Tag Archives: HIV

Fordham RETI fellow examines gender-based violence, HIV, and the intersection of these two health threats

Dr. Elizabeth Reed

Dr. Elizabeth Reed

As a teenager growing up in Massachusetts, Elizabeth Reed became very familiar with scenarios of dating and sexual violence against women and girls, as well as the damaging impact of these forms of gender-based violence. She soon recognized that it was not just occurring in the town where she grew up, but that various forms of sexual exploitation, violence, and harassment of girls and young women occur in high proportions across the U.S. and abroad. This exposure initiated her interest in the prevention of partner, dating, and sexual violence against women and girls in the U.S. and across the globe.

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Dr. Anthony Fauci discusses the HIV rebound in the Mississippi baby and importance of HIV research ethics

Photo via dem10/iStockphoto.com

Photo via dem10/iStockphoto.com

The Friday, July 11th episode of the PBS News Hour featured a presentation on the young child from Mississippi who had been treated with early and unusually aggressive drug treatment after birth and then was seemingly virus-free for two years.

However, official just announced that the girl, now almost 4 years old, tested positive for HIV during a follow-up appointment last week. When asked about the trial that was to begin, Dr. Anthony Fauci of the National Institute of Allergy and Infectious Diseases emphasized the need to be ethical in the design of the study.

Please visit the PBS News Hour website for a video and full transcript of the program.

Sexual & Reproductive Health Program in South Africa Coordinated by Fordham RETI Fellow to be Funded by Mayor of Pretoria

Charmaine Thokoane, Fordham University RETI Fellow and Santander Universities International Scholarship Recipient

Charmaine Thokoane, Fordham University RETI Fellow and Santander Universities International Scholarship Recipient

South Africa has the highest rate of HIV infection in the world. Fordham University HIV Prevention Research Ethics Training Institute (RETI) Fellow Charmaine Thokoane is working to combat that statistic through a sexual and reproductive health program designed for 12-18 year-olds in South Africa. In fact, Thokoane’s work has caught the eye of the Mayor of Pretoria, who has agreed to fund the program she coordinates.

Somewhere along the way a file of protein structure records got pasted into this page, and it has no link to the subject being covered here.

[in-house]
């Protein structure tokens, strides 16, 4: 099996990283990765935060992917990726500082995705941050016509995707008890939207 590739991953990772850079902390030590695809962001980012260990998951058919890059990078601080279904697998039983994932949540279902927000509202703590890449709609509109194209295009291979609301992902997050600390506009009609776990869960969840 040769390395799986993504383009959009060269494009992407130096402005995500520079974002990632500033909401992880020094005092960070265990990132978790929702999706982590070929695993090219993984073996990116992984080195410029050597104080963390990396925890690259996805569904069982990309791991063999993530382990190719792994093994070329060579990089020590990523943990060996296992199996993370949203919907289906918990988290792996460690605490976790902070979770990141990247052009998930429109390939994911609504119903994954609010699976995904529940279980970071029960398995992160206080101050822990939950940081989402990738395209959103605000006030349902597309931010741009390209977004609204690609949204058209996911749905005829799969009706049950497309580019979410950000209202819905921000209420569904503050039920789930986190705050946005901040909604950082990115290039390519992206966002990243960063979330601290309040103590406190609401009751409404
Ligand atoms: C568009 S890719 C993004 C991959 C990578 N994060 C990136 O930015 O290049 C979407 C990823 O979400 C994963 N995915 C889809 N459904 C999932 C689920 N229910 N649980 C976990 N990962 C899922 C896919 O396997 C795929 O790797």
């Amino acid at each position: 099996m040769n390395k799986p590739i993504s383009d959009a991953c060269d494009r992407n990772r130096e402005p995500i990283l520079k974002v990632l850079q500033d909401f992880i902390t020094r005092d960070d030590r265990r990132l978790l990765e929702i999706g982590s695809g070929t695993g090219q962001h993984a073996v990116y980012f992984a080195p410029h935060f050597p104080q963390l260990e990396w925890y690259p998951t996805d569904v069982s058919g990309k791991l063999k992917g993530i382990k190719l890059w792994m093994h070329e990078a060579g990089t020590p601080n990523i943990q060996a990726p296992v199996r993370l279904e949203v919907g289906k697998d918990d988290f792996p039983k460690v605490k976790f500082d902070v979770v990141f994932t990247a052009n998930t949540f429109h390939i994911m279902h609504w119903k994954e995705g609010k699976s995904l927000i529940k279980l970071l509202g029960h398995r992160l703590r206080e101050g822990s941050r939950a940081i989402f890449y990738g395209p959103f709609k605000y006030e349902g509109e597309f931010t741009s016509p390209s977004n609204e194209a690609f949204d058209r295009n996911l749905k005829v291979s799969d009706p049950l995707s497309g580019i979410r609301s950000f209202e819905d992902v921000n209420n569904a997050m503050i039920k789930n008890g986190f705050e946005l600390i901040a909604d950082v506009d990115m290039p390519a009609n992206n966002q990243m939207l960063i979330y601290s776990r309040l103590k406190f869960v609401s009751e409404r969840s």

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Fighting Stigma with Knowledge: RETI Fellow Brandon Brown Focuses on Peru

Dr. Brandon Brown

Dr. Brandon Brown

By: Elizabeth Yuko, Ph.D.

A new video from the University of California Irvine attempts to decrease the stigma attached to HIV through the personal stories of those affected by HIV/AIDS in Peru. Focusing on the only gay men’s health community center in Peru (Epicentro), the video features the work of Dr. Brandon Brown, the director of the Global Health Research Education and Translation (GHREAT) Initiative in the Program in Public Health at UC Irvine and a Fordham University HIV Prevention Research Ethics Training Institute (RETI) fellow.

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Using Theatre to Promote Social Justice and Inspire Transformative Action

TONYC photo

Members of the Theatre of the Oppressed NYC at a performance.

By: Elizabeth Yuko, Ph.D.

The most powerful art can do more than entertain us: it can also inform, engage, and challenge our points of view. The Theatre of the Oppressed NYC aims to do all four.

The Theatre of the Oppressed NYC (TONYC) was founded in November 2010 by Katy Rubin, when, upon returning to New York City from Brazil, she discovered a lack of “popular theatre” — interactive theatre created by communities facing oppression — in the city.

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Project THANKS: Turning HIV/AIDS into New Knowledge for Sisters

By: Elizabeth Yuko, Ph.D.

Many people with HIV/AIDS are living with not just one, but two or more chronic diseases. While cures to the diseases may not yet exist, there are ways to help people manage and improve their health and well-being.

Project THANKS is helping people – particularly, women of color – do just that.

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HIV Prevention Research Ethics Training Institute Fellow Examines HIV Testing in Appalachia

Dr. Tania Basta

Dr. Tania Basta

By: Elizabeth Yuko, Ph.D.

Appalachia is home to more than 20 million people, yet researchers often overlook the area. Dr. Tania Basta is trying to change that.

Basta is a Fordham University HIV Prevention Research Ethics Training Institute (RETI) Fellow, and is working on a mentored research project on HIV testing in rural Appalachia. She was recently honored with the American Public Health Association’s (APHA) Excellence in Abstract Submission Award for her abstract entitled “Factors influencing HIV testing among individuals living in rural Appalachia.” She will present her research at the APHA’s annual meeting in Boston in November.

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